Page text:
In 1952 he produced a novella, The Cloven Viscount that appeared in a series of books by emerging writers called Tokens. Reviewers outside the Party had praise for the work, but his departure from his initial realist style garnered criticism from within the Party. He resigned from the Party in 1956 when the Soviet Union invaded Hungary.

Calvino published a collection of Italian folktales in 1956 and the next year brought out The Baron in the Trees. In 1959 he published The Nonexistent Knight. These two combined with The Cloven Viscount are found today in the volume Our Ancestors. In 1965 he published Cosmicomics, and in 1979 he published his novel If on a Winter’s Night a Traveler. The last works published in his lifetime were a novel Mr. Palomar (1983) and a collection of stories Difficult Loves (1984).

The range of Calvino’s literary production displayed a highly versatile capability to write as a neo-realist and to transition to post-modernist with varying degrees of movement through fabulism to fantasy. He became a well-respected post modernist, declaring that his central theme was the “conflict between the world’s choices and man’s obsession with making sense of them.”

One of his better examples anthologized in English is “The Distance of the Moon.” It is a tale that begins with a premise that a theory about the Earth and the Moon once being very close (attributable to British astronomer and geophysicist George H. Darwin) was in fact true many years ago. The fantastic component involves the people existing at the time, complete with economic motives and organization, with longings for people and things (many unattainable), and choices that had to be made by them as they recognized the Moon was easing away from the Earth. The narrator was a participant and is still trying to make sense of the choices people made at the time. Besides that set of considerations, the reader will find the source of the title of The Moon Milk Review—the predecessor to The Doctor T. J. Eckleburg Review.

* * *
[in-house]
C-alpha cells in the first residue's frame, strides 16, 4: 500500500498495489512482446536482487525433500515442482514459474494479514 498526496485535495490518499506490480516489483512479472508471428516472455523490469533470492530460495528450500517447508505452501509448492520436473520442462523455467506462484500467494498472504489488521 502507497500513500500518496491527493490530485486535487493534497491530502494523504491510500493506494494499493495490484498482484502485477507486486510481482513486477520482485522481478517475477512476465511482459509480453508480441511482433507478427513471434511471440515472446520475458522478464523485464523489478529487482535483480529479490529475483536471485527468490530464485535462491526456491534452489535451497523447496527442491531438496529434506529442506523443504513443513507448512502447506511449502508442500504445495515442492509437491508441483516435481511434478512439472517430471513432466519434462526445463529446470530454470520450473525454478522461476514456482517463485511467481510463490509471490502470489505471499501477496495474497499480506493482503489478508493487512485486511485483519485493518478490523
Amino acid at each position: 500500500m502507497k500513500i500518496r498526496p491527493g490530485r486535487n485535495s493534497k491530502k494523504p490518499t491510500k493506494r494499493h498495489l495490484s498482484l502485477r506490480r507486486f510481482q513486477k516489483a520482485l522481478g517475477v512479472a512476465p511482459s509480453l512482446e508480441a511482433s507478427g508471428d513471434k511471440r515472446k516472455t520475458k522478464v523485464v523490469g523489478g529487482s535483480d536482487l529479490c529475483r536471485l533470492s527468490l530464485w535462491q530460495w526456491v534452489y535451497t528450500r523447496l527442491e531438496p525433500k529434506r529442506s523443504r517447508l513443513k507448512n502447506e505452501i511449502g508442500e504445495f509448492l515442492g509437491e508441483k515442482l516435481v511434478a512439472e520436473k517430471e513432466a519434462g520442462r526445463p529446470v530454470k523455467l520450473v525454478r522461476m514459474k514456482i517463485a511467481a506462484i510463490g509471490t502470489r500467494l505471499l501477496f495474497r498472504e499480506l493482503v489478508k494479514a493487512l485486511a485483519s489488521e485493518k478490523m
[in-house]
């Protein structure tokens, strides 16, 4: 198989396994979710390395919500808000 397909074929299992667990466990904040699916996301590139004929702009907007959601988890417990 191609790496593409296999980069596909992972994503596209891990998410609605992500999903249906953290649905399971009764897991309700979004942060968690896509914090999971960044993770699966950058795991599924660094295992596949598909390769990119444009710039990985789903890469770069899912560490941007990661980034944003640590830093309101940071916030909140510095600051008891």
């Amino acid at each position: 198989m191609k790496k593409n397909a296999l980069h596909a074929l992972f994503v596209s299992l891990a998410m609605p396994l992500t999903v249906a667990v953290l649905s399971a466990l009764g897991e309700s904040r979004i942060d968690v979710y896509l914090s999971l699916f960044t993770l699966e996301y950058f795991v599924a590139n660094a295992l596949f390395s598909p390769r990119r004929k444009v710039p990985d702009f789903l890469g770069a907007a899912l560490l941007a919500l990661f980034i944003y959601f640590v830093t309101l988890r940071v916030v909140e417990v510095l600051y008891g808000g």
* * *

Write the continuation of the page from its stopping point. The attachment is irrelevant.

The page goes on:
In a collection of his published and unpublished essays produced after his death and at the close of the century, the frame for his major body of work is partially revealed in the discussion of his admiration and his debt to Jorge Luis Borges. Calvino’s initial affinity for Borges centered on the notion that literature is a world rendered and governed by intellect that should “provide us with the equivalent of the chaotic flow of existence, in language, in the texture of the events narrated, in the exploration of the subconscious”—located exactly in the heart of the fin d’ siècle emphasis in art, literature, and science emanating from Vienna into the Western world as detailed by Kandel in The Age of Insight.

Calvino explains “the Borgesian continuity between historical events, literary epics, poetic transformation of events, the power of literary motifs, and their influence on the collective imagination.” However, he points out that within this construct, we must keep in mind “it is in the rapid instant of real life, not in the fluctuating time of dreams, not in the cyclical or eternal time of myths, that one’s fate is decided.” He says the real impact of a literary piece or tradition is on the collective imagination that resides in the subconscious and the conscious mind—for an individual to draw from when looking for a code or a standard by which to make decisions.